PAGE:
Roaming around Disneyland was like a dream … all these years u read of Mickey and Donald and Goofy and Cindrella and Snow White and suddenly u come to Disneyland where all of these characters are alive. The only complaint I have about this place is that they speak / write everything in Japanese. The first place we went to was called “Cindrella’s mystery castle” or something like that … a guide took us around a castle where everything was pitch dark and he kept on narrating something in Japanese … all round us, there were special effects with lighting and animation and it was all pretty cool. Our Japanese guide was a pleasant kind of a chap too, putting all his effort into his story telling and showing a nice set of expressions as he did so … fear, surprise, happiness etc. At one point of time, he jabbered something in Japanese and everyone laughed loudly … not wanting to be left behind, I laughed so loudly that for a minute, I wondered if I had understood his joke. Seriously, I remember when I was aboard a sightseeing boat on the Siene river in Paris, there was a French guide who was telling stories about the various tourist attractions we could see along the banks of the Siene. She first said everything in French … and then she repeated it in English. Seriously, when u know something like Disneyland is as much as a tourist attraction than a local attraction, there has to be a language factor planned into their calculations.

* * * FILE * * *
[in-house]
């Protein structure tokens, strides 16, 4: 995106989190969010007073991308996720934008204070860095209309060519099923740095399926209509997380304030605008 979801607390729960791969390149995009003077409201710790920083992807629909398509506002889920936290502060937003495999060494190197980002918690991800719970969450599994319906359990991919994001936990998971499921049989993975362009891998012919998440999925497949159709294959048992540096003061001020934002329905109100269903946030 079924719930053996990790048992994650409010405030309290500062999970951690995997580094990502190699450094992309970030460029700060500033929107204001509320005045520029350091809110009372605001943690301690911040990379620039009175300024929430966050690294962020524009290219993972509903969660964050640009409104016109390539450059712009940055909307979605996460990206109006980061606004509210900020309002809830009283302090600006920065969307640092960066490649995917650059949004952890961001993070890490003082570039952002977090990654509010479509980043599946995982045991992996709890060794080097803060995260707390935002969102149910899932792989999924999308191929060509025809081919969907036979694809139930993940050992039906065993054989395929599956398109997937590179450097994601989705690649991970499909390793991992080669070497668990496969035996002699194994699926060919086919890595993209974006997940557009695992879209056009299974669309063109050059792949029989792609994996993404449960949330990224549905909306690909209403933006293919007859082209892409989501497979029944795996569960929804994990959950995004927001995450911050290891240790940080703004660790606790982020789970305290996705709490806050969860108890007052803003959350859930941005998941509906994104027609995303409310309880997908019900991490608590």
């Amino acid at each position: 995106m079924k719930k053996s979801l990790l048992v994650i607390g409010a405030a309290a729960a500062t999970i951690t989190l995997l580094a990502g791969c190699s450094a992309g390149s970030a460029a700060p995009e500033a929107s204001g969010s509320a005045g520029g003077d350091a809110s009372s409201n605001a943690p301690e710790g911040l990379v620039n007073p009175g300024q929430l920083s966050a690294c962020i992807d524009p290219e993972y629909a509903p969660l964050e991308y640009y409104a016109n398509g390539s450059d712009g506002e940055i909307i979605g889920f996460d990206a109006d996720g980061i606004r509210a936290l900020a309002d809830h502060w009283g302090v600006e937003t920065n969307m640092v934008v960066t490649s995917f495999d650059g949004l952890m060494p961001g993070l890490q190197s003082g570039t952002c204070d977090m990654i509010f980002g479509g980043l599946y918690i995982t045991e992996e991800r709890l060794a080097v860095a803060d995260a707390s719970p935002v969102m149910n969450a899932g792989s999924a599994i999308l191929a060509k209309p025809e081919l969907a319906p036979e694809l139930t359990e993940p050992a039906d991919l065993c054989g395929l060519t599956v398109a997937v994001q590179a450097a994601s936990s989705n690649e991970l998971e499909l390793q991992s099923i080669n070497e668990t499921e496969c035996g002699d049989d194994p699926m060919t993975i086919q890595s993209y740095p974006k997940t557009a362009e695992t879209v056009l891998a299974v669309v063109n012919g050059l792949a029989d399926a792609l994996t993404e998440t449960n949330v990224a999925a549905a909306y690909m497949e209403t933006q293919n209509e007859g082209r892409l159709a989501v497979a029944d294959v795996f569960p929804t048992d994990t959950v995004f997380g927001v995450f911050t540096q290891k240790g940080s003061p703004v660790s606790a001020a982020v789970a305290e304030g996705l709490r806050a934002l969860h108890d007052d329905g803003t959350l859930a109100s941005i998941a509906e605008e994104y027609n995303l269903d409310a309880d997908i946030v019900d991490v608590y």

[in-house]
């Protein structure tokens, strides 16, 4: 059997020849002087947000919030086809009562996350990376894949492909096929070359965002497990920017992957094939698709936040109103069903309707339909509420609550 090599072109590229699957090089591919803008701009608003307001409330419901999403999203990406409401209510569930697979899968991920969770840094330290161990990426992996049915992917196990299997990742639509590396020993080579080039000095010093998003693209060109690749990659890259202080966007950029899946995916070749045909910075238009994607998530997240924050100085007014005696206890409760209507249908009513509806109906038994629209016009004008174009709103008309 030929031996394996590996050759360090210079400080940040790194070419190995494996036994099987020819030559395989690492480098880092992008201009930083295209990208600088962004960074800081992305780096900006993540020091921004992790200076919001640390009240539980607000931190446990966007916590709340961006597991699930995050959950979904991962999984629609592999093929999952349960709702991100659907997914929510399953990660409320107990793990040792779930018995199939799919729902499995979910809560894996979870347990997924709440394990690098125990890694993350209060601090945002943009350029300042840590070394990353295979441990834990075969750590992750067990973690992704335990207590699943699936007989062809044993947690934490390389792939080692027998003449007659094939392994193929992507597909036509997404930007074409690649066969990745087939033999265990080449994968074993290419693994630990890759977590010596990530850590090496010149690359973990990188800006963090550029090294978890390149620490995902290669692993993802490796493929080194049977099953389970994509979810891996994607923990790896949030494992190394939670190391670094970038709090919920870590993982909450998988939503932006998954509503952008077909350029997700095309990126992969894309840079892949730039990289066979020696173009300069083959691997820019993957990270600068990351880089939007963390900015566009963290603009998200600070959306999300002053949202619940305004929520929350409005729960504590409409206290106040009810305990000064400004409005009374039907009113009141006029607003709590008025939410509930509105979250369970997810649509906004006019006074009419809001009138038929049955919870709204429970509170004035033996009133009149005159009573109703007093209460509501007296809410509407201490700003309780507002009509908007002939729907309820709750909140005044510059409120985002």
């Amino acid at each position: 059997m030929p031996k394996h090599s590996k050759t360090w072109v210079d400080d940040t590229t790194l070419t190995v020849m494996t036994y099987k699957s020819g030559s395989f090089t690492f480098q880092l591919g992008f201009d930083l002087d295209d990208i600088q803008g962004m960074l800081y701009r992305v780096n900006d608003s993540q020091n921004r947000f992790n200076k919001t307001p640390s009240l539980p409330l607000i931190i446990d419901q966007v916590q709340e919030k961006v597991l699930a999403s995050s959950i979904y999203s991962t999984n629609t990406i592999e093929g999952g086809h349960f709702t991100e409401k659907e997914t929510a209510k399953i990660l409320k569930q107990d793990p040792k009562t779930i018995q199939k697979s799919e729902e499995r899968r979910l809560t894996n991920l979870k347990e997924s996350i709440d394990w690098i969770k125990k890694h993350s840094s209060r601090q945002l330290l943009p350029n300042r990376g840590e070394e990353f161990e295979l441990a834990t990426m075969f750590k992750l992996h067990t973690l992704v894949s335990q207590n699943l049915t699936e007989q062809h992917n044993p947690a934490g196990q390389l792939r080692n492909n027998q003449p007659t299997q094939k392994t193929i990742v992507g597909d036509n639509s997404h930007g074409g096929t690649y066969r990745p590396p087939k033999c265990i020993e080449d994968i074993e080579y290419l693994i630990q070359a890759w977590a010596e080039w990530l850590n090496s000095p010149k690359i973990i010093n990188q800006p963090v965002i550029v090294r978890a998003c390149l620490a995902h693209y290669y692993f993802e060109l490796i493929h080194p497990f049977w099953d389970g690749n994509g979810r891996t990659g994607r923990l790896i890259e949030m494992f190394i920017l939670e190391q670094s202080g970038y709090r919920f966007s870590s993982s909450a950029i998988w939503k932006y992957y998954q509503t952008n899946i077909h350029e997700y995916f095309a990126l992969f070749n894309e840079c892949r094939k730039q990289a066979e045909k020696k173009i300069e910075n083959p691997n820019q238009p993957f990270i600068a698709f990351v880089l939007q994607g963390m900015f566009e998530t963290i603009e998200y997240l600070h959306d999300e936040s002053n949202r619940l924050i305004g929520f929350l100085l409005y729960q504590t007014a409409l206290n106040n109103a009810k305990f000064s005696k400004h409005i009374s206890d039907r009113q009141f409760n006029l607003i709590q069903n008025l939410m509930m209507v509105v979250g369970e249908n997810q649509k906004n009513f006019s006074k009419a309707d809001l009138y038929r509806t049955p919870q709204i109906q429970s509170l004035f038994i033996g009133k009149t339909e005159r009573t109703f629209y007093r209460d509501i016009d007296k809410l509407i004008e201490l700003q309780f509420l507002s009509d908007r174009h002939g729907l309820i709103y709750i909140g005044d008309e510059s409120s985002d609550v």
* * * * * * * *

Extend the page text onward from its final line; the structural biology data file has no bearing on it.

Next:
Anyway, we roamed around a lot that day. There was a boat ride on a huge steamer they called “Mark Twain’s steamboat” … there is a lake / water body going around in a circle somewhere in the heart of Disneyland and the boat takes a small round of that … generally takes around 15-20 mins to complete one round. Also did some canoeing in the same lake but the circle we took was smaller than for the steamboat. We also planned to go on a train ride that took people for a round around the Disney park. Initially, there was a lot of rush for this train ride thing and we took some “FastTrack” passes for the train. FastTrack is a concept by which you take a ticket that gives a certain time slot in the future (generally a couple of hours later) where u can just walk up and go in for a ride without waiting in lines. Else if u don’t want FastTrack, then just keep waiting in line and go when ur turn comes. However if u take the FastTrack pass, it gives u time to go elsewhere and do some other ride but u gotta be back in the time slot given in ur FastTrack pass … else they don’t allow u in. This FastTrack pass thing is a real time saver and doesn’t cost anything extra … but the catch is that u can only take one FastTrack pass at one time. Till the time the time period of ur first FastTrack pass starts, u cannot take a FastTrack pass for a different ride / attraction. We took our train ride FastTrack pass at around 11 AM and it gave us the time slot of 2:30 PM to 3:30 PM … so till that time we roamed around other places and came back later for the train ride. However AB wasn’t there since he left for home at around 2 PM.